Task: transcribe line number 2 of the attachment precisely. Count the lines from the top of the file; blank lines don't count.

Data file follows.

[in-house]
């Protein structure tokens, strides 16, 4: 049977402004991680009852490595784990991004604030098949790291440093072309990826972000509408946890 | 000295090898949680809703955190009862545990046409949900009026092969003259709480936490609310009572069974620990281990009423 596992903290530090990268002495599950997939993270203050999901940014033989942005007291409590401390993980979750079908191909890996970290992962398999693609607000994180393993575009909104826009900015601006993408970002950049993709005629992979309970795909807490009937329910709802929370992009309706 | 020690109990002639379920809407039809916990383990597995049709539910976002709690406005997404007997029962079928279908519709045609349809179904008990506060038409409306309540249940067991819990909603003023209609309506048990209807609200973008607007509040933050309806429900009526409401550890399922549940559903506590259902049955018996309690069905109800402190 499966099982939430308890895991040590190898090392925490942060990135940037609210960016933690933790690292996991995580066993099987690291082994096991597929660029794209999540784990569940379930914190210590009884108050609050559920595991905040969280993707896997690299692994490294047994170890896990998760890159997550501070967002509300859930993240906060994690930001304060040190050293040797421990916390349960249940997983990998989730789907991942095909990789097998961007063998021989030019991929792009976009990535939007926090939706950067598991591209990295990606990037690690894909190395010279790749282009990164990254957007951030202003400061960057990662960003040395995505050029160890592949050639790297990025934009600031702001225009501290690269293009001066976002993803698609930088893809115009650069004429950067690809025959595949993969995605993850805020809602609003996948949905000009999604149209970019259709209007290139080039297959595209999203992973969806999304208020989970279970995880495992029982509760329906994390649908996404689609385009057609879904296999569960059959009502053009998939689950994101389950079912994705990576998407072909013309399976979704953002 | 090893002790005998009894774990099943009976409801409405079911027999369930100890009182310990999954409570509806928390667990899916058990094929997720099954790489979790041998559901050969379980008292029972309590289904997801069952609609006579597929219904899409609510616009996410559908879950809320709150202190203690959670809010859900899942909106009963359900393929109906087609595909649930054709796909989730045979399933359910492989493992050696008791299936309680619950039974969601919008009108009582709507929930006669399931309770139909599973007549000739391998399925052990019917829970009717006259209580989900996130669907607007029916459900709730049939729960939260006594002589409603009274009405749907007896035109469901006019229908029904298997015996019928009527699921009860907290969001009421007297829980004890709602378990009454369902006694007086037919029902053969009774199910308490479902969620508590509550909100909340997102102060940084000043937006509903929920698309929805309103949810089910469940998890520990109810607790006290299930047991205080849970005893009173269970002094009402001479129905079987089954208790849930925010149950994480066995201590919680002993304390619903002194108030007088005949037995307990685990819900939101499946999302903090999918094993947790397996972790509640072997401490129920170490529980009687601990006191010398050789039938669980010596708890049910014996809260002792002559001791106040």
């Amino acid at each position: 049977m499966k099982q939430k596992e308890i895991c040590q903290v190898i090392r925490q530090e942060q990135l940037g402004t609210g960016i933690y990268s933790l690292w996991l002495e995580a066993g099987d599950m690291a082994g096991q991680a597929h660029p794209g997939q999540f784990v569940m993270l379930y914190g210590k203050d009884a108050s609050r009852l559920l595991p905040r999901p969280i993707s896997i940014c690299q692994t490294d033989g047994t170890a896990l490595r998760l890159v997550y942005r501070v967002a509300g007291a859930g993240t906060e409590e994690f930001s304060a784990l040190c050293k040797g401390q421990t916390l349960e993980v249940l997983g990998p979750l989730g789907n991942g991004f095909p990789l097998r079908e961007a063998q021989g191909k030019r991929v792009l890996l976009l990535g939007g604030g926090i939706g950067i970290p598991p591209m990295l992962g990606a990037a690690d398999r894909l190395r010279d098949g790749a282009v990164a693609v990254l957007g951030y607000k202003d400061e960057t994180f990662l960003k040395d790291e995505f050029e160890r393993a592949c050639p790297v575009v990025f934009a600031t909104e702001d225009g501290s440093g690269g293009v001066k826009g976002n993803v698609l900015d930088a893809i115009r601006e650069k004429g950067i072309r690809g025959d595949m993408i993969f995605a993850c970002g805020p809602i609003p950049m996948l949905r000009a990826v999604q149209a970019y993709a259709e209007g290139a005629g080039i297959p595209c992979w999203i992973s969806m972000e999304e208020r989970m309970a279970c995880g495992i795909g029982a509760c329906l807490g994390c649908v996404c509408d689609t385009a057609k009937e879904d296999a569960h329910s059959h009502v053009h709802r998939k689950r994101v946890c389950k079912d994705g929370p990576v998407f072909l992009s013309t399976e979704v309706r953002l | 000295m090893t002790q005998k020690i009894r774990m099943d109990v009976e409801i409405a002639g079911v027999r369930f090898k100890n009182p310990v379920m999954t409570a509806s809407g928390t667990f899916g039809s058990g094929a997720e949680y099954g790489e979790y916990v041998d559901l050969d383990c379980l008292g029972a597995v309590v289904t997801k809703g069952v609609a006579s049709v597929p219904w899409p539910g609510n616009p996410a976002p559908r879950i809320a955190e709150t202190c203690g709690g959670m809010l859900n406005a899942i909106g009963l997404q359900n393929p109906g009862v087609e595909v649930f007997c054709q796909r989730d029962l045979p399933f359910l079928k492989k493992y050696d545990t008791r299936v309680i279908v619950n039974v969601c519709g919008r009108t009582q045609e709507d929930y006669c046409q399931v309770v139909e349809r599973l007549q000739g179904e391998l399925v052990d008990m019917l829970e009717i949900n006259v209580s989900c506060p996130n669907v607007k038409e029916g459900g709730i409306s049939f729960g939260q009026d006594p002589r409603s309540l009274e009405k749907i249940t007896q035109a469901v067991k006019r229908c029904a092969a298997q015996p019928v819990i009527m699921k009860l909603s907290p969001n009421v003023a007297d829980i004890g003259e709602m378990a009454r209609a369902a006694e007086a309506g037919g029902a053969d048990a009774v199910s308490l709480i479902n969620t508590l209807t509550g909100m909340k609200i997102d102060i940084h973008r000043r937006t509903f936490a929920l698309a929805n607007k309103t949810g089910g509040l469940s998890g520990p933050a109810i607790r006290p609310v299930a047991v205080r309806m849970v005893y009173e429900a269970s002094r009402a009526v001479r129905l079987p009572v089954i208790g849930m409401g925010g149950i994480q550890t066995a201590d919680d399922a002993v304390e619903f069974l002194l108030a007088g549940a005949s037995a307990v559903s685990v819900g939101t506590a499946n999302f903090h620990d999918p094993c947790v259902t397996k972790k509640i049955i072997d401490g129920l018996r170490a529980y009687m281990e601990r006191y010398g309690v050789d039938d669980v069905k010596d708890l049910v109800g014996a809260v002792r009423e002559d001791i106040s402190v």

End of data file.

């Protein structure tokens, strides 16, 4: 049977402004991680009852490595784990991004604030098949790291440093072309990826972000509408946890 | 000295090898949680809703955190009862545990046409949900009026092969003259709480936490609310009572069974620990281990009423 596992903290530090990268002495599950997939993270203050999901940014033989942005007291409590401390993980979750079908191909890996970290992962398999693609607000994180393993575009909104826009900015601006993408970002950049993709005629992979309970795909807490009937329910709802929370992009309706 | 020690109990002639379920809407039809916990383990597995049709539910976002709690406005997404007997029962079928279908519709045609349809179904008990506060038409409306309540249940067991819990909603003023209609309506048990209807609200973008607007509040933050309806429900009526409401550890399922549940559903506590259902049955018996309690069905109800402190 499966099982939430308890895991040590190898090392925490942060990135940037609210960016933690933790690292996991995580066993099987690291082994096991597929660029794209999540784990569940379930914190210590009884108050609050559920595991905040969280993707896997690299692994490294047994170890896990998760890159997550501070967002509300859930993240906060994690930001304060040190050293040797421990916390349960249940997983990998989730789907991942095909990789097998961007063998021989030019991929792009976009990535939007926090939706950067598991591209990295990606990037690690894909190395010279790749282009990164990254957007951030202003400061960057990662960003040395995505050029160890592949050639790297990025934009600031702001225009501290690269293009001066976002993803698609930088893809115009650069004429950067690809025959595949993969995605993850805020809602609003996948949905000009999604149209970019259709209007290139080039297959595209999203992973969806999304208020989970279970995880495992029982509760329906994390649908996404689609385009057609879904296999569960059959009502053009998939689950994101389950079912994705990576998407072909013309399976979704953002 | 090893002790005998009894774990099943009976409801409405079911027999369930100890009182310990999954409570509806928390667990899916058990094929997720099954790489979790041998559901050969379980008292029972309590289904997801069952609609006579597929219904899409609510616009996410559908879950809320709150202190203690959670809010859900899942909106009963359900393929109906087609595909649930054709796909989730045979399933359910492989493992050696008791299936309680619950039974969601919008009108009582709507929930006669399931309770139909599973007549000739391998399925052990019917829970009717006259209580989900996130669907607007029916459900709730049939729960939260006594002589409603009274009405749907007896035109469901006019229908029904298997015996019928009527699921009860907290969001009421007297829980004890709602378990009454369902006694007086037919029902053969009774199910308490479902969620508590509550909100909340997102102060940084000043937006509903929920698309929805309103949810089910469940998890520990109810607790006290299930047991205080849970005893009173269970002094009402001479129905079987089954208790849930925010149950994480066995201590919680002993304390619903002194108030007088005949037995307990685990819900939101499946999302903090999918094993947790397996972790509640072997401490129920170490529980009687601990006191010398050789039938669980010596708890049910014996809260002792002559001791106040």